Tom Gilson

Dangerous Christianity: “Evidence Supports Faith”

Lydia McGrew on dangerous Christianity:

I find myself entirely out of sympathy with the idea that Christianity is safe and respectable only insofar as it is utterly separated from evidence and believed by a leap of faith. I find that the hatred (there is really no other word) of certain groups of people for Christianity is kept at bay so long as the Christian tells everyone, in essence, “It’s okay, you can quietly despise me. My faith is entirely separated from science, believed by faith, and makes no claim on your reason. If you don’t feel what I feel, if you don’t make the leap I’ve made, then there’s nothing for us to say to each other. My God is indetectable by science or history. He’s a tame lion.”

But let the Christian for one moment imply that there is evidence, whether in the form of evidence for design in the bacterial flagellum or evidence for miracles in the early testimony of the apostles, and the wrath of all the furies comes down upon him. Sometimes it comes from his own! There is no one quite so angry at one Christian as a Christian academic who has made his faith safely neutered and then hears his Christian brother declaring that evidence supports faith. But from the secularists as well, who no longer consider the evidentialist Christian, or his God, to be safe. Now, they must heap contempt upon him. Now, they find him dangerous.

I’d rather be dangerous. And good for the advocates of Intelligent Design for asking us to consider the possibility of a detectable designer.

Bold-font emphasis added. Via her husband Tim McGrew on Facebook, with permission. I’m told this was also recently published in Salvo.

 

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6 thoughts on “Dangerous Christianity: “Evidence Supports Faith”

  1. Well she is certainly right that we have a detectable designer. He is detectable in that there is something rather than nothing. He is detectable where life came from non life, order from chaos, consciousness from unconsciousness, reason from unreason.

    She is even more right that those who claim to have evidence are subject to the scorn of those that don’t believe. However, I think that it’s anther related claim that works up the opposition even more. The claim that through this evidence we have the truth. What is ironic though about the ire that this claim inspires is that everyone makes it though few admit it.

    In practice, everyone’s worldview denies the validity of everyone else’s worldview. Everyone claims to have the truth. You can’t practice Judaism and Islam. You can’t be a Hindu and practice Taoism. You can’t be an atheist and a Christian. Worldviews are all encompassing sets of beliefs the practice of which excludes the validity of any other. We all make exclusive truth claims. Christians are unique only in that they (though sometimes badly) admit it.

  2. Christians are unique only in that they (though sometimes badly) admit it.

    I don’t think this is true. Muslims do it. Past athiests have done it. Being proud of affirming 12 clearly mutually exclusive things before breakfast (and using this as a moral stick to beat down those who will not) out of a sense of goodwill is peculiar (though not unique) to aspects of modern thinking.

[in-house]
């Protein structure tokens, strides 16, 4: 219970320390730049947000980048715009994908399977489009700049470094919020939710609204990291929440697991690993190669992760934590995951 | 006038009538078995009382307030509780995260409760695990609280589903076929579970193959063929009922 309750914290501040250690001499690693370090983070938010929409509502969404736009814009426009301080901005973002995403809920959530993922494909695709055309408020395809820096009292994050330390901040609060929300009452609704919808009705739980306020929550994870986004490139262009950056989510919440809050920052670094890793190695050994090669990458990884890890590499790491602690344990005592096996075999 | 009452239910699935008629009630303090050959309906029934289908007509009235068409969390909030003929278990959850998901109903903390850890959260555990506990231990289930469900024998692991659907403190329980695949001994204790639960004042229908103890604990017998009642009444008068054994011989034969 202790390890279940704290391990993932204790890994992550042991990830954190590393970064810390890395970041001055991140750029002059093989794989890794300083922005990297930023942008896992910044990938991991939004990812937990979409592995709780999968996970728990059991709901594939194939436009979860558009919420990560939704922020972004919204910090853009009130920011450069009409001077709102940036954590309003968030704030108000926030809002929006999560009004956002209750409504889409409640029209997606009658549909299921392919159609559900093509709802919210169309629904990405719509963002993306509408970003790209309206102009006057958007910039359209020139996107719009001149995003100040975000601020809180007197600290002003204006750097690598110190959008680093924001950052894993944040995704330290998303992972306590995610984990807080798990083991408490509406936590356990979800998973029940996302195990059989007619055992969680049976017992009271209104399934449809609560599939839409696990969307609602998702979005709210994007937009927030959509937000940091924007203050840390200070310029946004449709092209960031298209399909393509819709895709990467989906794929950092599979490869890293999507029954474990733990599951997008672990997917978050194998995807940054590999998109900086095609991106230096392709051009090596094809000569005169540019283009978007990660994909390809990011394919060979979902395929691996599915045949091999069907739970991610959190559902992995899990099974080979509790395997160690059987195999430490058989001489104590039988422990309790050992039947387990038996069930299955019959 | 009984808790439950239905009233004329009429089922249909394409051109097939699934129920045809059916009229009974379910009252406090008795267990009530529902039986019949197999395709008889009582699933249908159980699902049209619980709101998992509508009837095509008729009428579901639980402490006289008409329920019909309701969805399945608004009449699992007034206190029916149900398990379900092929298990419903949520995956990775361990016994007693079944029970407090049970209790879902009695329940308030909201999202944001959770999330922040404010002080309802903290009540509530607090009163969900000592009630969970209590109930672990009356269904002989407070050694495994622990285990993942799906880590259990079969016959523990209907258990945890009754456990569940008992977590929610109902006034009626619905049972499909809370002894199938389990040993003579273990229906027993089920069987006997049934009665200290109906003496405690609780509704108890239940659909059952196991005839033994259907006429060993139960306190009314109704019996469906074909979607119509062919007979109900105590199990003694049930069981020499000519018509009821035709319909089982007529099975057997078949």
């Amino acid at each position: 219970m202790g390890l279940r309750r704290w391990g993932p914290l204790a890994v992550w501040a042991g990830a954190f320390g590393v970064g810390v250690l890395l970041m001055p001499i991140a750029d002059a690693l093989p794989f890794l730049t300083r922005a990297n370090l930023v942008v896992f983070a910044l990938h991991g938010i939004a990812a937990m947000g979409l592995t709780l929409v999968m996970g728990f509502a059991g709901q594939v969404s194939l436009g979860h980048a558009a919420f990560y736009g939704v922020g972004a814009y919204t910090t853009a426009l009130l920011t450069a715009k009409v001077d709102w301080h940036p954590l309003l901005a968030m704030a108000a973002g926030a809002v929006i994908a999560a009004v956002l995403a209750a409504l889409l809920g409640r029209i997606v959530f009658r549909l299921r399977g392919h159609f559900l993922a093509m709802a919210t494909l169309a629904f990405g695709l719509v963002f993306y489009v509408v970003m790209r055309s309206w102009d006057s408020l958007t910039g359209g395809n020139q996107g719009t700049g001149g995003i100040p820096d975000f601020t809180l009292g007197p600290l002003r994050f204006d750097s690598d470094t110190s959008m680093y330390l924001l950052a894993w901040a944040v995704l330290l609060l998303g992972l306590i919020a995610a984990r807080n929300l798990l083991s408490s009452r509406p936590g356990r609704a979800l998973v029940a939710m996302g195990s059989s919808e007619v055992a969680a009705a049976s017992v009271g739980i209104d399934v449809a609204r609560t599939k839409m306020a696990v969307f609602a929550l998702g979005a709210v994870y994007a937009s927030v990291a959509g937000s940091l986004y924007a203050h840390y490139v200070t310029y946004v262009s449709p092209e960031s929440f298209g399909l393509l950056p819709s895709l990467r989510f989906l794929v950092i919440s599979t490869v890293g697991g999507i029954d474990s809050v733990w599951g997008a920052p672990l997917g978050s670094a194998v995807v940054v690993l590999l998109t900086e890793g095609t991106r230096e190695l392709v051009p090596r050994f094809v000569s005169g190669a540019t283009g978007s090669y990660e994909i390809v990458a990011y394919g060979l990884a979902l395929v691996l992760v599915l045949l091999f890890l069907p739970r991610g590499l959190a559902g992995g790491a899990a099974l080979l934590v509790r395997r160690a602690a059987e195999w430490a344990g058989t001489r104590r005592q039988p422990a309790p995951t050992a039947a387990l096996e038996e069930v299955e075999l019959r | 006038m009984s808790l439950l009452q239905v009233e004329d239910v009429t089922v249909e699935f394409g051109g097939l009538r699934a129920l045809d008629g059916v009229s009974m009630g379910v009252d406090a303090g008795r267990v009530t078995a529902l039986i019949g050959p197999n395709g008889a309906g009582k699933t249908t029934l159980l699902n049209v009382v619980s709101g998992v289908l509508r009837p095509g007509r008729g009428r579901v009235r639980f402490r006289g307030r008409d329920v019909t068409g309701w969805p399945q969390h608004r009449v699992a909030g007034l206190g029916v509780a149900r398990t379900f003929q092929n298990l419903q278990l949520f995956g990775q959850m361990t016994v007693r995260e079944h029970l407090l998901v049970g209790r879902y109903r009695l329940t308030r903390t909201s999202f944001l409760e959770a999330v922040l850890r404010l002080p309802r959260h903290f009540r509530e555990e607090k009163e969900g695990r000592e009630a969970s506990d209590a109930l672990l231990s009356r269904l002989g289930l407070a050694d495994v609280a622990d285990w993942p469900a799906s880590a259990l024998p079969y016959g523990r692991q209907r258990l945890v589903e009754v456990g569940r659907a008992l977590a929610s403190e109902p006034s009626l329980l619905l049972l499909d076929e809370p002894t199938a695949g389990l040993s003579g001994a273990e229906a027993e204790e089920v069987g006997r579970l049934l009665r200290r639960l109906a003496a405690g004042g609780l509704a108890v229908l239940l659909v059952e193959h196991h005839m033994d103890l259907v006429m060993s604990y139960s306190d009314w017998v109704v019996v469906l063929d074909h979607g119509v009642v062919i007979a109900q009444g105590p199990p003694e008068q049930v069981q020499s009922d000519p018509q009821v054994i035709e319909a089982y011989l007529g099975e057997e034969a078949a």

3. True, Islam does but no one noticed until recently and even now few will see fit make much of it. Christianity though is roundly and publicly criticized for its exclusive claims.

  4. BillT –

    She is even more right that those who claim to have evidence are subject to the scorn of those that don’t believe.

    No kidding! Look how the Discovery Institute treats those who claim to have evidence of evolution, for example.

  5. I’m in favor of this general concept–though I’m not as on board with a lot of the particulars of the ID movement as many other Christians seem to be.

    My suspicion has always been that many secularist groups have always been okay with “tolerance” by the (completely weird) definition of “we’re all going to pretend that we don’t disagree about things”. Rather than the traditional (and much more sane) “we should always respect the person, even while passionately disagreeing with his/her views”.

    But, lately, the writing seems to be on the wall that this isn’t quite enough, either. The more militant groups still pay lip service to “respecting religion”, as long as no one mentions it outside the home or tries to live out parts of it that contradict the secularists’ idea about how people should live.

    It seems to me that this definition of “tolerance” is within a few degrees of a full 180º.

  6. Here are five dangerous ideas:

    1. Intelligent design is the best explanation of life’s apparent design.

    2. Intelligent design is the best explanation for the unique fitness of light.

    3. Intelligent design is the best explanation for the unique chemistry of the universe.

    4. Intelligent design is the best explanation for the unique chemistry of life.

    5. Intelligent design is the best explanation at present to resolve the so-called “chicken and egg” problem (origin of life).

    And, I have five more beginning with,

    6. Intelligent design is the best explanation for the genetic code.

    BTW personally I see ID as more of a meta-scientific philosophical explanation than a scientific theory.

    What do you think of my list so far?

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